International Child Relocations from U.S. States
Parness, Jeffrey A.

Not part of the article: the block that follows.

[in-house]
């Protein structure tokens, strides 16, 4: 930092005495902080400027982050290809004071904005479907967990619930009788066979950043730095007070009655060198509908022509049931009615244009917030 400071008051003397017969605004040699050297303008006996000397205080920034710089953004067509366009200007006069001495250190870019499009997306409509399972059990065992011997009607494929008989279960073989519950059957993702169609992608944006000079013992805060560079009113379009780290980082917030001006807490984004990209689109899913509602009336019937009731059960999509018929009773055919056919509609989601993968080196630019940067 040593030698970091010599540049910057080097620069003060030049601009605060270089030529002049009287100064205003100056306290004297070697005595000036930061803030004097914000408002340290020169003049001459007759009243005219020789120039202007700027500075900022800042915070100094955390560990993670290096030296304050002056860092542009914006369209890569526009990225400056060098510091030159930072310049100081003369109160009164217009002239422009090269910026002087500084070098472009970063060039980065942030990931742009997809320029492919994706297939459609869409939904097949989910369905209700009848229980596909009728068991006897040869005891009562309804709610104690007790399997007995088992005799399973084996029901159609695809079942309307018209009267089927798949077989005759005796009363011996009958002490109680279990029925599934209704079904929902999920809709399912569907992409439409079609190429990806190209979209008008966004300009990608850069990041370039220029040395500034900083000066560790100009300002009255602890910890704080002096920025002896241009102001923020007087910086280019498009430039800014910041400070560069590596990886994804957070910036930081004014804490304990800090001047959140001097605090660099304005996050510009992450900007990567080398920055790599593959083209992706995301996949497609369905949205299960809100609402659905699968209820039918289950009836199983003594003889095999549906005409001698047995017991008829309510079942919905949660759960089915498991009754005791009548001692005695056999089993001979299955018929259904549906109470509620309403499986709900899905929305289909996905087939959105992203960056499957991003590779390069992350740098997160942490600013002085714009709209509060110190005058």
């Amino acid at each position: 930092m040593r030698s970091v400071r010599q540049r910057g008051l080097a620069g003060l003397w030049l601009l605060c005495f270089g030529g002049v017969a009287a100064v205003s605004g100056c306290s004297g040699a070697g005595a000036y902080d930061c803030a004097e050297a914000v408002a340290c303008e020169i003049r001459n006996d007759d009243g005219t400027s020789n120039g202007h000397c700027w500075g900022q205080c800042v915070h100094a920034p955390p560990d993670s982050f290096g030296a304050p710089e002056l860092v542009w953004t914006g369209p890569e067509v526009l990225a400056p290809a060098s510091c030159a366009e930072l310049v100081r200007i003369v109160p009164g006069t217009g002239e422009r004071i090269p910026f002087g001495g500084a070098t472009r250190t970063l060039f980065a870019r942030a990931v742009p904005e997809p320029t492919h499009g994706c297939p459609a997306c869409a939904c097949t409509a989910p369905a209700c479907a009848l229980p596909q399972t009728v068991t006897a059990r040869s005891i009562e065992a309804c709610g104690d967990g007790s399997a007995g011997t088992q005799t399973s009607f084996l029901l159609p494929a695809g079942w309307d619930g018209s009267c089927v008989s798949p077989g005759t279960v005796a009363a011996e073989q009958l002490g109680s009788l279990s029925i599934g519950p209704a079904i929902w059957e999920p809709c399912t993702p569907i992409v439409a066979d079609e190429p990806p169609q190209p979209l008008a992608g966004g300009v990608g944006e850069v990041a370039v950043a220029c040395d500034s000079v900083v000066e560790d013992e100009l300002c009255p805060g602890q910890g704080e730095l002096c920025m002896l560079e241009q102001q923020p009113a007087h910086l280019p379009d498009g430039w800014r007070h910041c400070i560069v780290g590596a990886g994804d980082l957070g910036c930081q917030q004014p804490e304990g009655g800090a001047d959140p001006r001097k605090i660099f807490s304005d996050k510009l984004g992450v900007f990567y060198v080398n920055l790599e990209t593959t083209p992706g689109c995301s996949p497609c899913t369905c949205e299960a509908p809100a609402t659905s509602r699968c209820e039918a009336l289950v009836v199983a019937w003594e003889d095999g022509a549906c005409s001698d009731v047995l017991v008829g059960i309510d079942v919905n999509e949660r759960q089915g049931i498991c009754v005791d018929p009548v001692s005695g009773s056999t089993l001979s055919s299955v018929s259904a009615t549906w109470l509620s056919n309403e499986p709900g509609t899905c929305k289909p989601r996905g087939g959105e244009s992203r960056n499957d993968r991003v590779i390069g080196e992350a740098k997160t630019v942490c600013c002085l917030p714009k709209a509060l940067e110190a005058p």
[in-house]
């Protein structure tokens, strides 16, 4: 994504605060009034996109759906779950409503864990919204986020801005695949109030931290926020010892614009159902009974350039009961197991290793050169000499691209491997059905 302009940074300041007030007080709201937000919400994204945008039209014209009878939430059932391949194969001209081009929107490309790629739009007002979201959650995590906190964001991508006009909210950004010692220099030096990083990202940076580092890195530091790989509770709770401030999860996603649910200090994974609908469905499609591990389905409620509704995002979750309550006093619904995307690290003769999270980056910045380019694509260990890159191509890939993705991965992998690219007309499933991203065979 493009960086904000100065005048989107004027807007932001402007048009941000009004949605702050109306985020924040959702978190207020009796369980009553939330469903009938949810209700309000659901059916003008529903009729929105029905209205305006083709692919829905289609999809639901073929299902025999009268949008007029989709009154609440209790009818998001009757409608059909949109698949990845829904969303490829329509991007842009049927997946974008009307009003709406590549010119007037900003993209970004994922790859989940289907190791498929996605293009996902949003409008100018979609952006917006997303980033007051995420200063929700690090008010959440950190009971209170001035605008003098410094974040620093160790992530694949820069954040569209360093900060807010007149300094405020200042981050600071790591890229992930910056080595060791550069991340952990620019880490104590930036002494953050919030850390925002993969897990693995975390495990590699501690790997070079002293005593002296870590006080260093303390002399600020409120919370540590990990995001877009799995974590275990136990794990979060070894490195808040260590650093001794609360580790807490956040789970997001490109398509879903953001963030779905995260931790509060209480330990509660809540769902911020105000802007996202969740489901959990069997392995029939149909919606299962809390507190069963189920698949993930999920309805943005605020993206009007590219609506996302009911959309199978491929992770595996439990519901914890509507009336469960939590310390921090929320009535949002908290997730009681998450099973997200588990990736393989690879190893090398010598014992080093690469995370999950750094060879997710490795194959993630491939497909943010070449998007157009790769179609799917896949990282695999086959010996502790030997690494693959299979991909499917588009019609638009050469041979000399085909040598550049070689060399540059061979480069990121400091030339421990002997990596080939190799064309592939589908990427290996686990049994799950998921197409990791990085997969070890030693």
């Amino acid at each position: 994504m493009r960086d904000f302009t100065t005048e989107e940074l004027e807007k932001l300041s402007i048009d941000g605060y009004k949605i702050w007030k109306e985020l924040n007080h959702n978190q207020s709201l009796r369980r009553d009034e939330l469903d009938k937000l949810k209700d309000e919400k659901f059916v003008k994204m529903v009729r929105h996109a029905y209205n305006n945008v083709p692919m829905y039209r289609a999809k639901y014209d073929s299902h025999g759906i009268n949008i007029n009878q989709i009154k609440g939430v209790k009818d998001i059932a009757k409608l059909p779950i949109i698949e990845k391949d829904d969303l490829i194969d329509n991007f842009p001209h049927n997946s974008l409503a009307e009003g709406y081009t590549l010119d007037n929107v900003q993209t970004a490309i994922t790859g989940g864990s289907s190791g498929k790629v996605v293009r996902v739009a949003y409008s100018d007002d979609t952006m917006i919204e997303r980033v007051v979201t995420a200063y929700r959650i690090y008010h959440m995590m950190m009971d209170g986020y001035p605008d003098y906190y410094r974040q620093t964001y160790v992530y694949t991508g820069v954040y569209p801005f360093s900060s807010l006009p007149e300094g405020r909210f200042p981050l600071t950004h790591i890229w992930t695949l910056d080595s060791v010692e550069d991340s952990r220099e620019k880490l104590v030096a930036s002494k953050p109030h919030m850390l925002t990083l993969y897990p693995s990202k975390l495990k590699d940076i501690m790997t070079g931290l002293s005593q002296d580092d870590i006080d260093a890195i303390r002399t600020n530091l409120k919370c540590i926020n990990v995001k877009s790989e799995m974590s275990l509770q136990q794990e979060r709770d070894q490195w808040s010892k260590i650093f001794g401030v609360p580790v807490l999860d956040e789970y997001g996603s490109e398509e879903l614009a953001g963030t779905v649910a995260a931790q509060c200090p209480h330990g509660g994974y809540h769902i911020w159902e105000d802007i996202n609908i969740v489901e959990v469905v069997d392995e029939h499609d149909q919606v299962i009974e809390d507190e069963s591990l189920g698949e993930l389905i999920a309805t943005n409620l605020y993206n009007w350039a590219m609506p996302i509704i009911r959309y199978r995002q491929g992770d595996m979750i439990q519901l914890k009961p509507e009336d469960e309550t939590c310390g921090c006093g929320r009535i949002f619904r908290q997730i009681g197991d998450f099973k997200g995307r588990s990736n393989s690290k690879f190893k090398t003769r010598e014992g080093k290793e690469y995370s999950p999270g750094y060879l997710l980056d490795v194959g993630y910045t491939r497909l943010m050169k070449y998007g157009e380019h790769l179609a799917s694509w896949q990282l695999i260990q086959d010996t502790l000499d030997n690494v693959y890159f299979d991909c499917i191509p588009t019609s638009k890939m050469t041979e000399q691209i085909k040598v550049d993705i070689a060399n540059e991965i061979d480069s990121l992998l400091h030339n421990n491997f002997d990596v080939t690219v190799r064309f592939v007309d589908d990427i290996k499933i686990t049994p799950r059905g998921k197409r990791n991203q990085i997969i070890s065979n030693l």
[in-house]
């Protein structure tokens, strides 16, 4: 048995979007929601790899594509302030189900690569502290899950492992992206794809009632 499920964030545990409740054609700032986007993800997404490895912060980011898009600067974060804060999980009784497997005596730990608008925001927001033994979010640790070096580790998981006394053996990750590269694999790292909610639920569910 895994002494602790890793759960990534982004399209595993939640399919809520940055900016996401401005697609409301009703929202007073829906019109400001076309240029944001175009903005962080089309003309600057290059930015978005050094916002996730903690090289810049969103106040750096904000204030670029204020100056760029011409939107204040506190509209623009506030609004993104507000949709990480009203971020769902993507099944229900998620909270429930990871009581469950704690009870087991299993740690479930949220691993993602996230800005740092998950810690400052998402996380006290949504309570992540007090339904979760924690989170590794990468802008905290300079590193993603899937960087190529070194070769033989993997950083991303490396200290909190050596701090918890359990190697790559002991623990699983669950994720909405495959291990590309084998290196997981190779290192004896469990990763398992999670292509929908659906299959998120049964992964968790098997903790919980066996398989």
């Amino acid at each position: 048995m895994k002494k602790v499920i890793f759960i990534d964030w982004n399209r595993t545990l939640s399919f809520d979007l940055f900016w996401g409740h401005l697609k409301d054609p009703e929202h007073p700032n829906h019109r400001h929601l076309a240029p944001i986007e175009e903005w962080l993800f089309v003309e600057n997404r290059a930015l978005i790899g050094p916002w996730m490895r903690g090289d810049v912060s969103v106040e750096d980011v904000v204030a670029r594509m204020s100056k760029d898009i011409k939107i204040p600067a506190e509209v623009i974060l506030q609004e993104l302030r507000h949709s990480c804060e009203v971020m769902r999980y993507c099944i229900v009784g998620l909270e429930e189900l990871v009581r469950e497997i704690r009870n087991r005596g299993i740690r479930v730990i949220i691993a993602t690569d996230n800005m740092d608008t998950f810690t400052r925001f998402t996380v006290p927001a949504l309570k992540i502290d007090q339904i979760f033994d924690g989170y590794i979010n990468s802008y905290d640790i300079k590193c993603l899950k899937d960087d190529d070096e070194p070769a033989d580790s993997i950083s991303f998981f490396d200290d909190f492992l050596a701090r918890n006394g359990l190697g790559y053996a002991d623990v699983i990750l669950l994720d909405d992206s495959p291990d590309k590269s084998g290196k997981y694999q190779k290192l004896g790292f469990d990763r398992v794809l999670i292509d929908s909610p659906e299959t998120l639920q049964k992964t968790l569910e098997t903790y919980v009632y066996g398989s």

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Child caretaking in the United States today frequently is undertaken by adults who do not operate under court orders or private agreements. The adults may, but need not then be, legal parents. There are usually constraints when one of the adults desires to relocate with the child within his/her state or to another American state. When an international relocation with the child is desired, moves from any American state are governed by the Hague Convention on Civil Aspects of International Child Abduction (Convention). Here, issues arise regarding the child’s “habitual residence,” as well as who possess rights of custody and whether there had been exercises of such custodial rights by the nonrelocating childcaretakers. Though the Convention guides only international child relocations, it generally defers to the American state custody laws in the states of the children’s habitual residences. While common sense suggests the principles guiding international relocations should be comparable to, if not more demanding than, intrastate or interstate moves, surprisingly this is sometimes not the case. This is illustrated by a 2016 Seventh Circuit ruling on an international child relocation from Illinois. While the issue of “habitual residence” has been deemed “pivotal” in many international child relocation cases, receiving much attention, this article focuses on possessions and exercises of custody rights in Convention proceedings. Unfortunately, here common sense is sometimes lacking. This article, in particular, reviews the challenges in determining custody rights due to by the expanding U.S. state laws on de facto (and comparable) parentage and on nonparent childcare orders over parental objections. The article concludes by urging more sensible approaches to international child relocations from the United States. It proposes that current state laws on intrastate and interstate child relocations be consulted, and at least somewhat employed. Further, it provides guidance on the challenges posed in child relocation cases by the emerging de facto parent doctrines, founded on imprecise norms typically applied only after childcare disputes arise, as well as by the increased recognitions of nonparent childcare interests, which can override superior parental rights to serve the best interests of children.
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